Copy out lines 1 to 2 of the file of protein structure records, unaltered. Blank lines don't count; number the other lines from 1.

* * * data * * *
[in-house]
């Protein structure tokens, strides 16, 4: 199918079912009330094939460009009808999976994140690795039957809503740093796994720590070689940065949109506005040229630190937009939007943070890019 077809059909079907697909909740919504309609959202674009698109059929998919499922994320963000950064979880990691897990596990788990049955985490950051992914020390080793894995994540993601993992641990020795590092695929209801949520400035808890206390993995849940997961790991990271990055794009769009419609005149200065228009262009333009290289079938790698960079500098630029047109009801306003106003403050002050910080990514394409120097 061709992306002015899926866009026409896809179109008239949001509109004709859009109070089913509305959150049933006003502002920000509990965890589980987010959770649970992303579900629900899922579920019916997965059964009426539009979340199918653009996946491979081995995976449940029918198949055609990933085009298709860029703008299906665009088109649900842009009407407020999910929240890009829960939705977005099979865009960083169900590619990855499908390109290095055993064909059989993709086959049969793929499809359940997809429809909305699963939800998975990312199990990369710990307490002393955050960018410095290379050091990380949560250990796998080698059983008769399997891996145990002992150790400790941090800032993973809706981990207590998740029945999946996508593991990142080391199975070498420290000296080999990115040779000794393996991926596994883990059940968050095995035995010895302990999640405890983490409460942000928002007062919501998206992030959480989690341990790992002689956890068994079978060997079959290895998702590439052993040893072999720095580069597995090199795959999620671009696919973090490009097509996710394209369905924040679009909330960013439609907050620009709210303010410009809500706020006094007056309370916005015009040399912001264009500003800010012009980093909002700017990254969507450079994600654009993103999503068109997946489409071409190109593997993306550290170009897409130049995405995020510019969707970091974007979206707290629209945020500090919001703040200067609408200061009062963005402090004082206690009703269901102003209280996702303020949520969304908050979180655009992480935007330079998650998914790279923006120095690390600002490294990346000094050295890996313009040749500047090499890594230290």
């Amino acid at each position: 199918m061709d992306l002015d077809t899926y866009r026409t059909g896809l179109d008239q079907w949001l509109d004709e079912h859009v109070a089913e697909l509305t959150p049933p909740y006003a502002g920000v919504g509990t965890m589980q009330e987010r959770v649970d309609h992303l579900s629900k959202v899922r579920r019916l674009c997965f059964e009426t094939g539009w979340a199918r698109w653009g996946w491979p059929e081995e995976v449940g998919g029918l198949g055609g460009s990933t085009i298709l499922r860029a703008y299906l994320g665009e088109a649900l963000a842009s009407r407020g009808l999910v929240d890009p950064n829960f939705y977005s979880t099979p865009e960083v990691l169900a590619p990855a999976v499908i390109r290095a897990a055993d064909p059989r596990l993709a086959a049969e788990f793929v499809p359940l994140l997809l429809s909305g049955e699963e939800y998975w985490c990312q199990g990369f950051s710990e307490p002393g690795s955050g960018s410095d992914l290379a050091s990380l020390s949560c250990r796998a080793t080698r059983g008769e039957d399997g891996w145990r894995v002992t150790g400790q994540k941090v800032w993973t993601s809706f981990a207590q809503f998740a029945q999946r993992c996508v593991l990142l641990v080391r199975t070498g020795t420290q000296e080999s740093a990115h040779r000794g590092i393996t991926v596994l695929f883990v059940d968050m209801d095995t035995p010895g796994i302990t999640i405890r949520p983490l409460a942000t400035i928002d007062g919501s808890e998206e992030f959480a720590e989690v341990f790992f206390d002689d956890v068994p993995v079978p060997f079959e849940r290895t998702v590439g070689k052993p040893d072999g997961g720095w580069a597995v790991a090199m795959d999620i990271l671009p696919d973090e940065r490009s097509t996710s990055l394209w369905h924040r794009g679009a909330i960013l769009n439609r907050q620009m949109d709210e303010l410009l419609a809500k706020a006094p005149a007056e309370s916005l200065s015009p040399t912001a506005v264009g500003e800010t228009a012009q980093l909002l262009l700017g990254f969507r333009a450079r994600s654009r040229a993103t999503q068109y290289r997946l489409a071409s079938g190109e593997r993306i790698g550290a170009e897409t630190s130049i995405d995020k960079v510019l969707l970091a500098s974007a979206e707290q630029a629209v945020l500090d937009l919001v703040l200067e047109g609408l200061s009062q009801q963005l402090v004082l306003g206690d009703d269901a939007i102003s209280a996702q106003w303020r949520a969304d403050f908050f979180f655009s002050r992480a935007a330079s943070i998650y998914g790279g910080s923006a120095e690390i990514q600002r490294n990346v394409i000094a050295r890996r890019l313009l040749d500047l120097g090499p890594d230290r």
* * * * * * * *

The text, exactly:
[in-house]
């Protein structure tokens, strides 16, 4: 199918079912009330094939460009009808999976994140690795039957809503740093796994720590070689940065949109506005040229630190937009939007943070890019 077809059909079907697909909740919504309609959202674009698109059929998919499922994320963000950064979880990691897990596990788990049955985490950051992914020390080793894995994540993601993992641990020795590092695929209801949520400035808890206390993995849940997961790991990271990055794009769009419609005149200065228009262009333009290289079938790698960079500098630029047109009801306003106003403050002050910080990514394409120097 061709992306002015899926866009026409896809179109008239949001509109004709859009109070089913509305959150049933006003502002920000509990965890589980987010959770649970992303579900629900899922579920019916997965059964009426539009979340199918653009996946491979081995995976449940029918198949055609990933085009298709860029703008299906665009088109649900842009009407407020999910929240890009829960939705977005099979865009960083169900590619990855499908390109290095055993064909059989993709086959049969793929499809359940997809429809909305699963939800998975990312199990990369710990307490002393955050960018410095290379050091990380949560250990796998080698059983008769399997891996145990002992150790400790941090800032993973809706981990207590998740029945999946996508593991990142080391199975070498420290000296080999990115040779000794393996991926596994883990059940968050095995035995010895302990999640405890983490409460942000928002007062919501998206992030959480989690341990790992002689956890068994079978060997079959290895998702590439052993040893072999720095580069597995090199795959999620671009696919973090490009097509996710394209369905924040679009909330960013439609907050620009709210303010410009809500706020006094007056309370916005015009040399912001264009500003800010012009980093909002700017990254969507450079994600654009993103999503068109997946489409071409190109593997993306550290170009897409130049995405995020510019969707970091974007979206707290629209945020500090919001703040200067609408200061009062963005402090004082206690009703269901102003209280996702303020949520969304908050979180655009992480935007330079998650998914790279923006120095690390600002490294990346000094050295890996313009040749500047090499890594230290």